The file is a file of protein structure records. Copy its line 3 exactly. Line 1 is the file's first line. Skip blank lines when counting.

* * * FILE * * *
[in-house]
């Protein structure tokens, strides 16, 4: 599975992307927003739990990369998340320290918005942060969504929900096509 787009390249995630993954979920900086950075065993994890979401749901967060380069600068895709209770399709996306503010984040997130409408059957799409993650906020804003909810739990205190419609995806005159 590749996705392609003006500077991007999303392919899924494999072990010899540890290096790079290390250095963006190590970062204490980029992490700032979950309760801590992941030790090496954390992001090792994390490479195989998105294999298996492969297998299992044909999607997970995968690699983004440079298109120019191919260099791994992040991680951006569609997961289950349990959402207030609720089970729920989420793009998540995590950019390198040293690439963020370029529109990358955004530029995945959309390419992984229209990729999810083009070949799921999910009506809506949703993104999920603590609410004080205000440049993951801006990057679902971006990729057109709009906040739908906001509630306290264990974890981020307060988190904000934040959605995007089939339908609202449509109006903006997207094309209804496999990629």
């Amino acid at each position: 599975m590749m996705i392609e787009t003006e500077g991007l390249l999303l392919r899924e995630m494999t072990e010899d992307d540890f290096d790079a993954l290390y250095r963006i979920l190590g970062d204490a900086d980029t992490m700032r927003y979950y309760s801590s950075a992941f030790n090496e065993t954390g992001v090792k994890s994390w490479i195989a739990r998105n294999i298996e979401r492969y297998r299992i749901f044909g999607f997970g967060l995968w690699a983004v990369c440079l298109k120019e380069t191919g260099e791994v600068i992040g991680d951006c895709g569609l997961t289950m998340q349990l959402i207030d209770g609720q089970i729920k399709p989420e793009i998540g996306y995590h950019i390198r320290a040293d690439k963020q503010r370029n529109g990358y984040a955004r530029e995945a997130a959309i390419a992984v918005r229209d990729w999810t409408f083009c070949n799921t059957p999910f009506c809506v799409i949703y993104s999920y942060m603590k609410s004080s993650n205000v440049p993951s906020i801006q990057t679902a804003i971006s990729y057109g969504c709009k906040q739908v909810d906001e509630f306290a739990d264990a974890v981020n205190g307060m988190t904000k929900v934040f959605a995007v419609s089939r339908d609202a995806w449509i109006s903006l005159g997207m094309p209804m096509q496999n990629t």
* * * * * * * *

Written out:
């Amino acid at each position: 599975m590749m996705i392609e787009t003006e500077g991007l390249l999303l392919r899924e995630m494999t072990e010899d992307d540890f290096d790079a993954l290390y250095r963006i979920l190590g970062d204490a900086d980029t992490m700032r927003y979950y309760s801590s950075a992941f030790n090496e065993t954390g992001v090792k994890s994390w490479i195989a739990r998105n294999i298996e979401r492969y297998r299992i749901f044909g999607f997970g967060l995968w690699a983004v990369c440079l298109k120019e380069t191919g260099e791994v600068i992040g991680d951006c895709g569609l997961t289950m998340q349990l959402i207030d209770g609720q089970i729920k399709p989420e793009i998540g996306y995590h950019i390198r320290a040293d690439k963020q503010r370029n529109g990358y984040a955004r530029e995945a997130a959309i390419a992984v918005r229209d990729w999810t409408f083009c070949n799921t059957p999910f009506c809506v799409i949703y993104s999920y942060m603590k609410s004080s993650n205000v440049p993951s906020i801006q990057t679902a804003i971006s990729y057109g969504c709009k906040q739908v909810d906001e509630f306290a739990d264990a974890v981020n205190g307060m988190t904000k929900v934040f959605a995007v419609s089939r339908d609202a995806w449509i109006s903006l005159g997207m094309p209804m096509q496999n990629t």